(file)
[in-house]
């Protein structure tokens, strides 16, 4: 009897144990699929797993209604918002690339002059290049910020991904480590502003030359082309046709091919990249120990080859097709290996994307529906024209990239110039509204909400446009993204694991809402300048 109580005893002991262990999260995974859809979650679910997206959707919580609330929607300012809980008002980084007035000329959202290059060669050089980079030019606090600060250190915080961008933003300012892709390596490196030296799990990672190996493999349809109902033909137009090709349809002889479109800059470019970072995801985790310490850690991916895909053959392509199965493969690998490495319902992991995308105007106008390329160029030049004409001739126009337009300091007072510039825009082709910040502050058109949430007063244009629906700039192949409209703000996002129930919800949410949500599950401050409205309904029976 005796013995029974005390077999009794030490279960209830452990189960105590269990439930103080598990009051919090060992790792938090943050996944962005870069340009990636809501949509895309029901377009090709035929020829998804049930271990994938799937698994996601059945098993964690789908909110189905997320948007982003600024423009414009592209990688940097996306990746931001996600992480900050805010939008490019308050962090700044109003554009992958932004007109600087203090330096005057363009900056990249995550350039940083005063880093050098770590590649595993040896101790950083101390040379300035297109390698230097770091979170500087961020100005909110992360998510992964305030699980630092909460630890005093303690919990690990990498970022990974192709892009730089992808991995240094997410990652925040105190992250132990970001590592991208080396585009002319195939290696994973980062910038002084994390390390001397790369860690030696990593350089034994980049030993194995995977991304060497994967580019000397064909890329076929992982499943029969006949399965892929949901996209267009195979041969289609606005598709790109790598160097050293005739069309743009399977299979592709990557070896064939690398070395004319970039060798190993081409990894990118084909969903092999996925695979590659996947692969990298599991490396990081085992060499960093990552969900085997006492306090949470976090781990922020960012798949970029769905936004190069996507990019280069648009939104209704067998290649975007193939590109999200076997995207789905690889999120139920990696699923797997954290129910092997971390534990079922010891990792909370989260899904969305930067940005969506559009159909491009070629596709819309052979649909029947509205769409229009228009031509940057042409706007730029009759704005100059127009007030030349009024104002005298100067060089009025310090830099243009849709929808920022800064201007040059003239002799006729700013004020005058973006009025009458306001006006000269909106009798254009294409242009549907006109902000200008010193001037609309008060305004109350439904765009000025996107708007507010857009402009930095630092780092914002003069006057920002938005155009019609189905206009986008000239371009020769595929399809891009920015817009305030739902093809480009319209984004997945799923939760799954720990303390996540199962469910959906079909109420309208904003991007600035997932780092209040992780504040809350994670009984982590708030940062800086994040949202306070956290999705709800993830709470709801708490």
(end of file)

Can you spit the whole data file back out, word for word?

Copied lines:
[in-house]
């Protein structure tokens, strides 16, 4: 009897144990699929797993209604918002690339002059290049910020991904480590502003030359082309046709091919990249120990080859097709290996994307529906024209990239110039509204909400446009993204694991809402300048 109580005893002991262990999260995974859809979650679910997206959707919580609330929607300012809980008002980084007035000329959202290059060669050089980079030019606090600060250190915080961008933003300012892709390596490196030296799990990672190996493999349809109902033909137009090709349809002889479109800059470019970072995801985790310490850690991916895909053959392509199965493969690998490495319902992991995308105007106008390329160029030049004409001739126009337009300091007072510039825009082709910040502050058109949430007063244009629906700039192949409209703000996002129930919800949410949500599950401050409205309904029976 005796013995029974005390077999009794030490279960209830452990189960105590269990439930103080598990009051919090060992790792938090943050996944962005870069340009990636809501949509895309029901377009090709035929020829998804049930271990994938799937698994996601059945098993964690789908909110189905997320948007982003600024423009414009592209990688940097996306990746931001996600992480900050805010939008490019308050962090700044109003554009992958932004007109600087203090330096005057363009900056990249995550350039940083005063880093050098770590590649595993040896101790950083101390040379300035297109390698230097770091979170500087961020100005909110992360998510992964305030699980630092909460630890005093303690919990690990990498970022990974192709892009730089992808991995240094997410990652925040105190992250132990970001590592991208080396585009002319195939290696994973980062910038002084994390390390001397790369860690030696990593350089034994980049030993194995995977991304060497994967580019000397064909890329076929992982499943029969006949399965892929949901996209267009195979041969289609606005598709790109790598160097050293005739069309743009399977299979592709990557070896064939690398070395004319970039060798190993081409990894990118084909969903092999996925695979590659996947692969990298599991490396990081085992060499960093990552969900085997006492306090949470976090781990922020960012798949970029769905936004190069996507990019280069648009939104209704067998290649975007193939590109999200076997995207789905690889999120139920990696699923797997954290129910092997971390534990079922010891990792909370989260899904969305930067940005969506559009159909491009070629596709819309052979649909029947509205769409229009228009031509940057042409706007730029009759704005100059127009007030030349009024104002005298100067060089009025310090830099243009849709929808920022800064201007040059003239002799006729700013004020005058973006009025009458306001006006000269909106009798254009294409242009549907006109902000200008010193001037609309008060305004109350439904765009000025996107708007507010857009402009930095630092780092914002003069006057920002938005155009019609189905206009986008000239371009020769595929399809891009920015817009305030739902093809480009319209984004997945799923939760799954720990303390996540199962469910959906079909109420309208904003991007600035997932780092209040992780504040809350994670009984982590708030940062800086994040949202306070956290999705709800993830709470709801708490």